Day 1 early voting totals: Like three days in one

Monday was busy.

Harris County residents on Monday set a new record for the first day of early voting in a midterm election, as 63,188 went to the polls to cast ballots.

The turnout smashed the previous mark, set in 2010, by more than 35,000 votes, and came on the same day both major party candidates for the U.S. Senate, Gov. Greg Abbott and President Donald Trump campaigned in downtown Houston.

An additional 52,413 voters have returned mail-in ballots, bringing the total figure to date to 115, 601.

Harris County’s tally eclipsed the first-day total in the 2008 and 2012 presidential elections, even though midterms typically draw far fewer voters. Fort Bend and Montgomery counties experienced similar surges.

“There are just incredible numbers of turnout today,” Harris County Clerk Stan Stanart said. “Lines are moving, they’re getting to vote, and they’re getting on their way.”

The crowds at the polls signal voters are enthusiastic, said University of Houston political science professor Brandon Rottinghaus, but which political party benefits remains to be seen. He said an increase in voter turnout usually boosts Democrats, but the early voting surge simply could show that more voters are choosing to avoid the hassles voting on Election Day can bring.

“Historically, turnout on the first day tends to be exaggerated,” Rottinghaus said. “It’s impossible to know which party faithful are voting, or if it’s a surge in people who traditionally don’t vote.”

Here are the daily totals from 2010, from 2014, and from 2016, as well as a spreadsheet with totals from 2004, 2008, 2012, and 2016. You want to see the first day totals in a nice, convenient table form, right? I aim to please:

Year    Mail    Early    Total
2010  24,273   26,051   50,324
2014  41,520   20,215   61,735
2018  52,413   63,188  115,601

2008  29,301   39,201   68,502
2012  40,566   47,093   87,659
2016  61,543   67,471  129,014

Monday’s total didn’t just exceed the day one totals from 2010 and 2014, it was more than the totals through Wednesday for those years. Other counties were super busy as well, though I haven’t had a chance to look around for more stories yet. While 2010 certainly stands as a good example of high turnout not being good for Democrats, I will dispute both of the things Prof. Rottinghaus said in that last paragraph. If you look at all the previous years, the number of mail ballots received drops by a lot after day one (since the day one total covers everything received to that date), but the number of in person voters generally stays around the same through the end of the week. Also, while you can’t tell from the numbers I get and publish, the names and voting histories of everyone who votes is available to anyone who wants it (for a small fee), so someone with that data can in fact tell what the likely partisan mix is and who are new voters versus old faithfuls. I expect to get information about that as we go. I do think that a lot of people sprinted to the starting line, but if the usual patterns hold, we are going to be seeing a lot of voters who don’t have a non-Presidential history. But every year tends to bring surprises, so we’ll see what this one has in store for us.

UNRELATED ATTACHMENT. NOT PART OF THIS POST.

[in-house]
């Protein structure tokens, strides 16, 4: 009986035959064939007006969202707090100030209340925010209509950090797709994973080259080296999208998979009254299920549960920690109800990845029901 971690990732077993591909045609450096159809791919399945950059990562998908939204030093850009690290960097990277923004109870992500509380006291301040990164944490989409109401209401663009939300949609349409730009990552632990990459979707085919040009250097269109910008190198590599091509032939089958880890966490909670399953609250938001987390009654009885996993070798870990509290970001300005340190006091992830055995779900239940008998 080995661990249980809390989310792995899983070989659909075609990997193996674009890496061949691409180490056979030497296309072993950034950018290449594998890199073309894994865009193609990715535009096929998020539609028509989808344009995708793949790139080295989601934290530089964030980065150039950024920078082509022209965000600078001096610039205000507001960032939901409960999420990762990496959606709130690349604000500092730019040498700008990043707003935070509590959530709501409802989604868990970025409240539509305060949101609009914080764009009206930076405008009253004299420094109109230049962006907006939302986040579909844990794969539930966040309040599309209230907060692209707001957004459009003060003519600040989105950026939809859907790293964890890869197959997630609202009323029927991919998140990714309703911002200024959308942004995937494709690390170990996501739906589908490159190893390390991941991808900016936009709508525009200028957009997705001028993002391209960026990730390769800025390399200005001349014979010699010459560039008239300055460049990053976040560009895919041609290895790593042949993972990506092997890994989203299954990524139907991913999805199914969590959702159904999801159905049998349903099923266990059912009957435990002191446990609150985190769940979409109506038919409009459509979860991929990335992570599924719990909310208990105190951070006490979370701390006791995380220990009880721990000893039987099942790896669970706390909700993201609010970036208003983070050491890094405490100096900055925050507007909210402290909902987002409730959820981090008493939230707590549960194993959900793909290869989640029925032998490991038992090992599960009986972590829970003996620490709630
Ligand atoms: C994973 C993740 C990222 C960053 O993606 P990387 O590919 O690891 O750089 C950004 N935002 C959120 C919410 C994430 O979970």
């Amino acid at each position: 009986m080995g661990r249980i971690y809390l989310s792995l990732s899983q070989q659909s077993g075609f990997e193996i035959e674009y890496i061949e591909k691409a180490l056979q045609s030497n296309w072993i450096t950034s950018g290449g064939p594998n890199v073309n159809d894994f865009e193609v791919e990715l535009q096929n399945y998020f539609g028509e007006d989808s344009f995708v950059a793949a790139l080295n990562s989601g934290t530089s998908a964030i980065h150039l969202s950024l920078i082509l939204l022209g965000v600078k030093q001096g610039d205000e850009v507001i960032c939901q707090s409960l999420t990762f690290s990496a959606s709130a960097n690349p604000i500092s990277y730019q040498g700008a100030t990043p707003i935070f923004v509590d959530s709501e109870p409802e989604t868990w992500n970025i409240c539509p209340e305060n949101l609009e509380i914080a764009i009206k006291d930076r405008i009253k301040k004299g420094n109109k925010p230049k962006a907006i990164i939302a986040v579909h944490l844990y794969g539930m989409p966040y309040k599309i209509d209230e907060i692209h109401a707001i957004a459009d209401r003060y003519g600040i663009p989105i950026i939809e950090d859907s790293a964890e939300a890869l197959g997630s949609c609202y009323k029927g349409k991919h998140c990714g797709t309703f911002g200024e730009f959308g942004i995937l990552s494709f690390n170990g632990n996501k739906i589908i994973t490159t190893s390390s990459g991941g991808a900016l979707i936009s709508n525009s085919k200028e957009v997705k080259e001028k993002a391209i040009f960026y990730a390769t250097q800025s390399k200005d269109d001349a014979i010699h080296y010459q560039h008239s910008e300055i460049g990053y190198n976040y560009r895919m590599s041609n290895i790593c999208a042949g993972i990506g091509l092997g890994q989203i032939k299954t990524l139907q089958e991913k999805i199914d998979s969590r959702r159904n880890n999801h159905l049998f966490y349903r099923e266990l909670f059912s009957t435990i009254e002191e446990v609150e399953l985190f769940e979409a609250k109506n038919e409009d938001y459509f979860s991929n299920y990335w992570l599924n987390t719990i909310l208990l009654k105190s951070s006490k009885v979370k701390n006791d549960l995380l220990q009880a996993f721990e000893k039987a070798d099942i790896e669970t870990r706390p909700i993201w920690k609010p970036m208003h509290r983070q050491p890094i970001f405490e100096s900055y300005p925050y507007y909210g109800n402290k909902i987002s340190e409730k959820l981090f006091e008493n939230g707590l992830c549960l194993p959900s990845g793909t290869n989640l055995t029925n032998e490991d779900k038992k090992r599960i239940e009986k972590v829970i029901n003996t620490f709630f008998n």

UPDATE: Forgot to actually share the file from Monday. It’s here.

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7 Responses to Day 1 early voting totals: Like three days in one

  1. Manny Barrera says:

    Based on first day of voting the Latino vote is higher. Ripley House, HCC, and Moody saw much larger numbers of early voters. That bodes well for Garcia and the Democrats.

    Bill not only did I go knock at doors, I sent out a letter to all the Spanish surname citizens in my neighborhood. Told them how if we don’t vote straight Democrat that Trump and the Republicans could put Mexican looking citizens in trains and buses and send us to Mexico. They did it in the 1930s and the 1950s to millions of US Citizens because of the color of their skin.

  2. Mainstream says:

    I don’t know who exaggerates more, Trump or Manny Barrera. “Millions” of Hispanic US citizens were sent to Mexico in the 1930s and 1950s? Where is that documented in history?

    And I would not assume that the uptick in voting at Moody Park and other sites necessarily reflects Latino voting, since many of those areas have huge numbers of new expensive townhomes filled by Anglo young downtown workers.

  3. Jules says:

    Mainstream, on the internet. Try “google”.

  4. Manny Barrera says:

    If you were half as smart as you think you are Mainstream, you would know that it is documented in history. Ignorance is not something that most people brag about like you do.

  5. Manny Barrera says:

    Unlike Trump that you adore or at least wear the R label while remaining silent about his outrageous lies, I very seldom resort to fabrication of facts.

    In fact while it is just beginning with the racist Trump and his loyal gestapo they have already deported some US citizens.

    So Mainstream go hide your hideous racist head where it belongs.

  6. Manny Barrera says:

    Thank you Jules, what I stated can easily be verified in internet. But I knew about it before Gore created the internet. That is a joke about Gore.

    Native Americans were also sold as slaves, that is not found in most American History books either. But like me they have high cheek bones and brown skin. White people in what is the United States and Canada probably slaughtered or killed more people in history than any other so called “civilized” people, but the brown skin folks were the barbarians.

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